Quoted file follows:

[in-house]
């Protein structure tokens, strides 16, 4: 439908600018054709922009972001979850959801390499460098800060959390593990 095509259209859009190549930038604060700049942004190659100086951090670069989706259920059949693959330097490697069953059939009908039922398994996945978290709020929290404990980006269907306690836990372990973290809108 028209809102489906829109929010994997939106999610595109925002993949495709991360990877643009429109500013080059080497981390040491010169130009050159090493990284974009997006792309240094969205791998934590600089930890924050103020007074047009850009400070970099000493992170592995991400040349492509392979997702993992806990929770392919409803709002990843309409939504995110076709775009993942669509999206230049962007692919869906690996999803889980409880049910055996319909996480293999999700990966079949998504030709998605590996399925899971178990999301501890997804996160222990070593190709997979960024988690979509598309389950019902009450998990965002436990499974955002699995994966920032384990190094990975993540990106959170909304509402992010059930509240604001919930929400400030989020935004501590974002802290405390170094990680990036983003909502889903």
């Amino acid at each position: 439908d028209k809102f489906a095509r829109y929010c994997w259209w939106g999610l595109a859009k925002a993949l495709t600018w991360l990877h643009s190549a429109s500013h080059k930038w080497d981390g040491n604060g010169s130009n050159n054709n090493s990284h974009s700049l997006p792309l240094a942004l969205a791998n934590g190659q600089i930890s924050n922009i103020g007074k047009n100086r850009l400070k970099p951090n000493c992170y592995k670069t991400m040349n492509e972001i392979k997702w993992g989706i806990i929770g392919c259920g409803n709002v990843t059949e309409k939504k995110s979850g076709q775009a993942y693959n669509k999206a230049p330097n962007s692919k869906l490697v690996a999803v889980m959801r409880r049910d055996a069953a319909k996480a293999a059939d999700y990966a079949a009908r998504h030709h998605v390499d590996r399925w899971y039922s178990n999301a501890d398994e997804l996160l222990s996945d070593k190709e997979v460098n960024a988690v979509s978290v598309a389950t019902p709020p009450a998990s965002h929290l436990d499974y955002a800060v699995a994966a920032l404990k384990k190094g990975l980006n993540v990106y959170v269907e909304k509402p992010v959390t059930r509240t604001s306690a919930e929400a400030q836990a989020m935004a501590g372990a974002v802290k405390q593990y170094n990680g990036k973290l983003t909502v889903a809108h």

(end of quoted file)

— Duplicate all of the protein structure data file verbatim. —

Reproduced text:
[in-house]
């Protein structure tokens, strides 16, 4: 439908600018054709922009972001979850959801390499460098800060959390593990 095509259209859009190549930038604060700049942004190659100086951090670069989706259920059949693959330097490697069953059939009908039922398994996945978290709020929290404990980006269907306690836990372990973290809108 028209809102489906829109929010994997939106999610595109925002993949495709991360990877643009429109500013080059080497981390040491010169130009050159090493990284974009997006792309240094969205791998934590600089930890924050103020007074047009850009400070970099000493992170592995991400040349492509392979997702993992806990929770392919409803709002990843309409939504995110076709775009993942669509999206230049962007692919869906690996999803889980409880049910055996319909996480293999999700990966079949998504030709998605590996399925899971178990999301501890997804996160222990070593190709997979960024988690979509598309389950019902009450998990965002436990499974955002699995994966920032384990190094990975993540990106959170909304509402992010059930509240604001919930929400400030989020935004501590974002802290405390170094990680990036983003909502889903």
């Amino acid at each position: 439908d028209k809102f489906a095509r829109y929010c994997w259209w939106g999610l595109a859009k925002a993949l495709t600018w991360l990877h643009s190549a429109s500013h080059k930038w080497d981390g040491n604060g010169s130009n050159n054709n090493s990284h974009s700049l997006p792309l240094a942004l969205a791998n934590g190659q600089i930890s924050n922009i103020g007074k047009n100086r850009l400070k970099p951090n000493c992170y592995k670069t991400m040349n492509e972001i392979k997702w993992g989706i806990i929770g392919c259920g409803n709002v990843t059949e309409k939504k995110s979850g076709q775009a993942y693959n669509k999206a230049p330097n962007s692919k869906l490697v690996a999803v889980m959801r409880r049910d055996a069953a319909k996480a293999a059939d999700y990966a079949a009908r998504h030709h998605v390499d590996r399925w899971y039922s178990n999301a501890d398994e997804l996160l222990s996945d070593k190709e997979v460098n960024a988690v979509s978290v598309a389950t019902p709020p009450a998990s965002h929290l436990d499974y955002a800060v699995a994966a920032l404990k384990k190094g990975l980006n993540v990106y959170v269907e909304k509402p992010v959390t059930r509240t604001s306690a919930e929400a400030q836990a989020m935004a501590g372990a974002v802290k405390q593990y170094n990680g990036k973290l983003t909502v889903a809108h």